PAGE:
After the approval of the National Register of Mobile Phone Users, six million Jalisco citizens will have to give the telephone companies their personal and biometric data (such as fingerprint, iris scans, and facial and voice recognition, among others) if they want to continue communicating through cell phones. Nationally, 86.4 million people are required to submit their biometrics to the national registry.
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PVDN wrongly reported earlier this week that the new law would apply to any new cell phone registrations. The law requires all cell phones in use to be registered with the user’s biometric data within the next two years or service will be canceled.
The federal government claims the new law is of national security and to combat extortion and fraud, among other criminal operations carried out with these devices, although most crimes carried out using cell numbers are from stolen devices.
The Federal Telecommunications Institute ( IFT ) will manage the information, which will be shared with the authorities when a crime committed with mobile equipment is investigated.
The IFT will have six months to issue the administrative provisions to create the national registry. Once published, the companies will have half a year to register new users and two years to register all the lines acquired before the reform. This sets a deadline of two and a half years that the Mexican government expects to have the biometric data of nearly every person in the country.
What information will Mexico collect on all cell phone users?
The National Register of Mobile Telephone Users will contain, on each telephone line, the following information:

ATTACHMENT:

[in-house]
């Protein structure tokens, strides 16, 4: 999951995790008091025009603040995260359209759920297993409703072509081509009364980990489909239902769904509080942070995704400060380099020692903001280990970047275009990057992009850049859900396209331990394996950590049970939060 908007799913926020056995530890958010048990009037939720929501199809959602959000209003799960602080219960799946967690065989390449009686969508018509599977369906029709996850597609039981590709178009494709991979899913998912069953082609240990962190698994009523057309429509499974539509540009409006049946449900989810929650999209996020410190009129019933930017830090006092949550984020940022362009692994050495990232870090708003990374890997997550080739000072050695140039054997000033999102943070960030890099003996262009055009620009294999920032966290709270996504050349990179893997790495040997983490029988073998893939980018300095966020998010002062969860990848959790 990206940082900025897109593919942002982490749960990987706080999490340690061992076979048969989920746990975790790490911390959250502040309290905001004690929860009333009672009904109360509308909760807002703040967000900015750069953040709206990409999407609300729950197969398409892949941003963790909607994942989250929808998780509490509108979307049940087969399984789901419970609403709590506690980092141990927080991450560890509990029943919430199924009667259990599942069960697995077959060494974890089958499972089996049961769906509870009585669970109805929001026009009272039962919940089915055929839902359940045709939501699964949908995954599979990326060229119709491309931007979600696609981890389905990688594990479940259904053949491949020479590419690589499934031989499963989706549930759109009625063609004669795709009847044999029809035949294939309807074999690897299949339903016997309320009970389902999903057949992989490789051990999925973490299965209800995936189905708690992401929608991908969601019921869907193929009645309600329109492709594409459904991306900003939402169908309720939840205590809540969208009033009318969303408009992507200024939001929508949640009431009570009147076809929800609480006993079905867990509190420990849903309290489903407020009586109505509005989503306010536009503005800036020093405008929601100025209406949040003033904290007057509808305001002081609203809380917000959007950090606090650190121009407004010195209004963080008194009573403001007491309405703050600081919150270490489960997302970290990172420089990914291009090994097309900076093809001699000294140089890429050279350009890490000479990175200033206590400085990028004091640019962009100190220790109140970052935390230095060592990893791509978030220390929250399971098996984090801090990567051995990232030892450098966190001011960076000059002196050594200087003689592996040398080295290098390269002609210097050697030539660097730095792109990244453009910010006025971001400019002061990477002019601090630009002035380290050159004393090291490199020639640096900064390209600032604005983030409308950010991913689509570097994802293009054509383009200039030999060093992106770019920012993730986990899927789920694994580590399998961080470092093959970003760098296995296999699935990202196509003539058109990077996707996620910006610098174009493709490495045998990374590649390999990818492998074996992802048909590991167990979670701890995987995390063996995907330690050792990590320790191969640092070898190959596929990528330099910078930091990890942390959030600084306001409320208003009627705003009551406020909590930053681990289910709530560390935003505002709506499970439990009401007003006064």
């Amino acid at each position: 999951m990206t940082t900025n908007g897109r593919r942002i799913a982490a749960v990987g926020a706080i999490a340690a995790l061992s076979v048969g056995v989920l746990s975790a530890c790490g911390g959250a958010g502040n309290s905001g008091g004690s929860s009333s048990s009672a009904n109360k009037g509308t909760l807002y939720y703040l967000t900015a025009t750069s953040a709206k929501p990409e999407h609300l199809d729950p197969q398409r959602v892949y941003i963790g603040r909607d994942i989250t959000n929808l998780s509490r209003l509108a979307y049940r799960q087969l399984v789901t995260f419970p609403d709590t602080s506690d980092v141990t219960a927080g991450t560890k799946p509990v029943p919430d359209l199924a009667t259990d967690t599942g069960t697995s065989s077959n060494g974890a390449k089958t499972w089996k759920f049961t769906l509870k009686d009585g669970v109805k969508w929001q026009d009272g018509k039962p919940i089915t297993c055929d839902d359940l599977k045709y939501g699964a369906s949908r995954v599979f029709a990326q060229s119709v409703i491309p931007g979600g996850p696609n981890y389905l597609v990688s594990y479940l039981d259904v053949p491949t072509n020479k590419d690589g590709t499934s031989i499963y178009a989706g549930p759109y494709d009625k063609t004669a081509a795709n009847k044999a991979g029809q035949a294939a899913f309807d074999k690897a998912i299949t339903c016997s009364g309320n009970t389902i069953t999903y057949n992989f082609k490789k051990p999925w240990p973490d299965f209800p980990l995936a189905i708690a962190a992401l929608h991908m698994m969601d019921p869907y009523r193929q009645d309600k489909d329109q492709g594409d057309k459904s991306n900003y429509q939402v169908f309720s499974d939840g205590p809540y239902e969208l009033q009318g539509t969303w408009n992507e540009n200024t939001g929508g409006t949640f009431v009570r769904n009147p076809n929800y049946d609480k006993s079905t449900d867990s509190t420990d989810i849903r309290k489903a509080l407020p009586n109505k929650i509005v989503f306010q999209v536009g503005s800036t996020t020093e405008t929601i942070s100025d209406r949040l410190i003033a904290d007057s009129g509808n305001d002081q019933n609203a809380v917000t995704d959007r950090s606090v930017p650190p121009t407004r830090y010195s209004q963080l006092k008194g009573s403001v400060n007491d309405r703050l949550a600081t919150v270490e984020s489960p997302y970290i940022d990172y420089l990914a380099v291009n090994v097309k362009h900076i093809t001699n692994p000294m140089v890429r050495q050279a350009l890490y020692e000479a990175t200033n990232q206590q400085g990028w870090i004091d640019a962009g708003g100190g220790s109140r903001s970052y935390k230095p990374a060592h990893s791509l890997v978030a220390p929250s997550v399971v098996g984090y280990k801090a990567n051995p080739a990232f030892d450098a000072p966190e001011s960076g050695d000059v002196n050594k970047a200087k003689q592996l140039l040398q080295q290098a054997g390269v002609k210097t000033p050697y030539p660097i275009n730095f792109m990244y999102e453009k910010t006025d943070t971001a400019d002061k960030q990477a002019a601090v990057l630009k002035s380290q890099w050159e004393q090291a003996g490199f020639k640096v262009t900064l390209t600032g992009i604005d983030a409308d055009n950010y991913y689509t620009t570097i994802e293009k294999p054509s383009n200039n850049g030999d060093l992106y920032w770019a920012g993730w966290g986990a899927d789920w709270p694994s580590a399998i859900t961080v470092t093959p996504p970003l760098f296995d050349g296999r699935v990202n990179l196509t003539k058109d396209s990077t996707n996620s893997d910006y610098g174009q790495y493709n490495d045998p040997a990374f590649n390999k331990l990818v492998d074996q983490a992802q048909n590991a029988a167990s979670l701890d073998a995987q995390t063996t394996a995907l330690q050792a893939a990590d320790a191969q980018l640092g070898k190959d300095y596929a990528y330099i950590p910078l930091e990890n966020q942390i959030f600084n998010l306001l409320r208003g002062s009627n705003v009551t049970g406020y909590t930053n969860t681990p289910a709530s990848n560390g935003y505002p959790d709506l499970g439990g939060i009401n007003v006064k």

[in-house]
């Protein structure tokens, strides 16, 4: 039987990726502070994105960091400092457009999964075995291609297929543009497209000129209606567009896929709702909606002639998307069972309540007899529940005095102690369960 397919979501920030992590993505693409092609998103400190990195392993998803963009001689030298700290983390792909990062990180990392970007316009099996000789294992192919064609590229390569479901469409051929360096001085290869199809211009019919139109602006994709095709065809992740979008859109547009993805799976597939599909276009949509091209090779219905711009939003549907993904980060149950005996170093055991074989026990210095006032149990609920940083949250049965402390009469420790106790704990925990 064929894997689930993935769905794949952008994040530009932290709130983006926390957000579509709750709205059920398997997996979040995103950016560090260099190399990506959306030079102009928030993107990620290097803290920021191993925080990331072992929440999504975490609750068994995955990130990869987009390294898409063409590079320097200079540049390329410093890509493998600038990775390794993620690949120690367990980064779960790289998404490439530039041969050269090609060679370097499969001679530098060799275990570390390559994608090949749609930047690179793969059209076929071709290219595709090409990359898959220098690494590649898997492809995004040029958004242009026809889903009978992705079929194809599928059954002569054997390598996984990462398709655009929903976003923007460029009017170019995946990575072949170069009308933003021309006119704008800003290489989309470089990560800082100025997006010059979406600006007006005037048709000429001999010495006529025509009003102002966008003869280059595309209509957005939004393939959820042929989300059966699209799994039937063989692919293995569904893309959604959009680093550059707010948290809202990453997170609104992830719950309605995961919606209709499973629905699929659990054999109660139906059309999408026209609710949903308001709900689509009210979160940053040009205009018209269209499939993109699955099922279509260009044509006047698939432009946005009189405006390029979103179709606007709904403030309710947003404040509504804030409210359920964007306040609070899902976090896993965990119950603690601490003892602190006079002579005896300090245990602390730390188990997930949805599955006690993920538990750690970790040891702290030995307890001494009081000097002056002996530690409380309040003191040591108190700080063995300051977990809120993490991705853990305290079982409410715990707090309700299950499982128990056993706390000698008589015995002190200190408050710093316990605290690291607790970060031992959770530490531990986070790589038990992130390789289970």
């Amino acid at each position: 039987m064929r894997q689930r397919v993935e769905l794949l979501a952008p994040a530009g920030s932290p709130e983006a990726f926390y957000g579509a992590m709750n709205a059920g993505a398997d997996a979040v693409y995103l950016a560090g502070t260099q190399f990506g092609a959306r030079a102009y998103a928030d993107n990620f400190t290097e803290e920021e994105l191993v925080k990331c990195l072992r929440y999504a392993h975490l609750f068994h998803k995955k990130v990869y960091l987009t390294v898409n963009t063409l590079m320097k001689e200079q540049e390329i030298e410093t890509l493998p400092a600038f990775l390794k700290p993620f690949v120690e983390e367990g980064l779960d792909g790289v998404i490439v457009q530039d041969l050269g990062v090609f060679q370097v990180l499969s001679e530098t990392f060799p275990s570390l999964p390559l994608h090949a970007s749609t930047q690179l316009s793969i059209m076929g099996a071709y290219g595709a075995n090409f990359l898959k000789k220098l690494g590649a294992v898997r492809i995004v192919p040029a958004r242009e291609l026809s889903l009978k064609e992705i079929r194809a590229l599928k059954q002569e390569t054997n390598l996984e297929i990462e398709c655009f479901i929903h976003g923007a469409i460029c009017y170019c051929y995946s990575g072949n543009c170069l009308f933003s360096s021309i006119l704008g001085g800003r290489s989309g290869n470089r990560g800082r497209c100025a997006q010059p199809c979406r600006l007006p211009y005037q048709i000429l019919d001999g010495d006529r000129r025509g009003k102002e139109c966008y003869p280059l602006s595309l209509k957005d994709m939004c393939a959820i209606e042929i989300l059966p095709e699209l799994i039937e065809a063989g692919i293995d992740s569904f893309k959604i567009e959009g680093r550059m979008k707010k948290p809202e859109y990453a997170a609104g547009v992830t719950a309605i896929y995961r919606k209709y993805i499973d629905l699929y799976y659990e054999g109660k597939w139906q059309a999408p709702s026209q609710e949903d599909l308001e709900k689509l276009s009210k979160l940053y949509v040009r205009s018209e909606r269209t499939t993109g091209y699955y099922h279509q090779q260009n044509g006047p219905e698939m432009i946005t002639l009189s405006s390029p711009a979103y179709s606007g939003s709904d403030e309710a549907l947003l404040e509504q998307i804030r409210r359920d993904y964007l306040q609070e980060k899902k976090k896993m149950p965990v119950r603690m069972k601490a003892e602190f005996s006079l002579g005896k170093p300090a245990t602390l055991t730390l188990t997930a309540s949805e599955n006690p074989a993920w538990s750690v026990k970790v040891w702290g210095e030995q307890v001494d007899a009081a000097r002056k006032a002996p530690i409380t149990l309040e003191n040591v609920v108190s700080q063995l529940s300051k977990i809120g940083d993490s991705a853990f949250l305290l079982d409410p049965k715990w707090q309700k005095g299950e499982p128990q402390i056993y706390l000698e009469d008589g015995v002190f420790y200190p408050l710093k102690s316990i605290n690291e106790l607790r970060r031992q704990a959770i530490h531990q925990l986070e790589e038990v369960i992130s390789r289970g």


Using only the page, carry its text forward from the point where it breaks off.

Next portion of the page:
- Phone number.
- Date and time of activation of the phone line.
- Full name or, where appropriate, name or company name of the user.
- Official identification number with a photograph or Unique Population Registry Code of the line holder.
- Biometric data of the user (fingerprint, iris scan, facial and voice recognition) and, where appropriate, of the legal representative of the legal entity (in accordance with the general administrative provisions issued by the Federal Institute of Telecommunications).
- User’s address.
- Data of the telecommunications company to where the phone service is registered.
- Mobile phone line contracting scheme, either postpaid or prepaid.
The government promises not to misuse your personal data
The government promises the information contained in the National Register of Mobile Phone Users will be confidential and reserved in terms of the general laws on Transparency and Protection of personal data.
It’s unclear how Mexico plans to keep the biometric data of over 80 million people secure in a country where government corruption is widespread.
“When a password is compromised, you can defuse password re-use attacks simply by changing the password. However, you cannot change your biometric data, so once it’s compromised, it can persist as an identity-based threat. Your eyes, face, or fingerprints are forever linked to your identity (excluding bio-hacking—a topic for another day). Any future hacks that solely rely on compromised biometric data can be an easy target for threat actors,” according to BeyondTrust.com.